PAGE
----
Kolmetz.Com is a chemical engineering web site that publishes technical articles on distillation, process optimization, operations training, personal improvement, process unit safety and environmental concerns.
CHALLENGES IN A ETHYLENE UNIT DILUTION STEAM GENERATOR SYSTEM
Siang Hua Lee - Titan Petrochemicals (M) Sdn Bhd
Phaik Sim Cheah - Titan Petrochemicals (M) Sdn Bhd
Karl Kolmetz - Westlake Group, Lake Charles, USA
In the thermal cracking of Naphtha, steam is added to reduce the partial pressure of the hydrogen and shift the equilibrium to produce more ethylene. A Dilution Steam Generator (DSG) or a Saturator adds this steam to the feed.
A Dilution Steam Generator receives water from the Quench Tower after pretreatment and vaporizes this water. A Saturator receives water from the Quench Tower after pretreatment and using a trayed or packed column saturates the feed utilizing counter current flow with the re-circulating heated water.
Corrosion, erosion and fouling in the DSG and Saturators are not an uncommon problem. Thus, most systems are designed with a spare for cleaning and repair. Titan has also faced corrosion and erosion challenges in the DSG system in Cracker One particularly at the DSG reboilers, LP water stripper tower, DSG feed pumps and dilution steam condensate lines.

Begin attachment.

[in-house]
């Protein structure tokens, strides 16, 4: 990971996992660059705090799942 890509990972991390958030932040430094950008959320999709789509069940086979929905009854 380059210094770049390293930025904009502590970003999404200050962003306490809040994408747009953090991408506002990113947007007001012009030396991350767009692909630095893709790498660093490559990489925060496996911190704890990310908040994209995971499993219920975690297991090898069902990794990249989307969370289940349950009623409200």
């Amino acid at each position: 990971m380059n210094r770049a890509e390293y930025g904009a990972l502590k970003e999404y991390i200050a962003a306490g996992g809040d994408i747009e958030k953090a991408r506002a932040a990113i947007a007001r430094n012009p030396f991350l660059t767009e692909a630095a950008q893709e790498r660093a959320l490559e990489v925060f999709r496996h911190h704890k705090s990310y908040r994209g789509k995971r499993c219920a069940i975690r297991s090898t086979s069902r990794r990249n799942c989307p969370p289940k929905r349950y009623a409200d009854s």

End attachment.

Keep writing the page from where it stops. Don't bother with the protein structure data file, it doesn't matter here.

The DSG reboilers in the Cracker Two are beginning to show signs of similar challenges. The type of corrosion observed in Titan is of low pH under-deposit form, normally at the waterline area where two phases exist. So far minimal fouling has been detected. Frequent cleaning and retubing of the reboilers has been required. Water losses via blowdown to the wastewater due to leaking tubes have also increased operating cost.
The LP water stripper has seen acid corrosion and steam erosion resulting in reduction of the overall thickness of the shell and conical section of the tower.
DSG feed pumps casing and impeller have experienced coke erosion and corrosion problems. Sections of the condensate lines have experienced weak acid corrosion and erosion due to water hammering and condensate flashing.